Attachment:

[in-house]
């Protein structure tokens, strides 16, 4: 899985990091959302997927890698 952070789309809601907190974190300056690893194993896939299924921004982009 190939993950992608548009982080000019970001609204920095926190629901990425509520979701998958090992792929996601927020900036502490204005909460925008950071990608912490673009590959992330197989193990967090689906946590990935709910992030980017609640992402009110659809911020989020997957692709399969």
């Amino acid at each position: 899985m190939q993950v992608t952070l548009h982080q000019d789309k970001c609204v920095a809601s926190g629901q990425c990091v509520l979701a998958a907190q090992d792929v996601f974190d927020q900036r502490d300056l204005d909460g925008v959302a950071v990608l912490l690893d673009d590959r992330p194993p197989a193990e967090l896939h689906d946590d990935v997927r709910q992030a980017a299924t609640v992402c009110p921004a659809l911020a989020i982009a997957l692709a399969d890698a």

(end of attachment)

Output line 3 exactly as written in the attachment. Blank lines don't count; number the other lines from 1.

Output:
């Amino acid at each position: 899985m190939q993950v992608t952070l548009h982080q000019d789309k970001c609204v920095a809601s926190g629901q990425c990091v509520l979701a998958a907190q090992d792929v996601f974190d927020q900036r502490d300056l204005d909460g925008v959302a950071v990608l912490l690893d673009d590959r992330p194993p197989a193990e967090l896939h689906d946590d990935v997927r709910q992030a980017a299924t609640v992402c009110p921004a659809l911020a989020i982009a997957l692709a399969d890698a």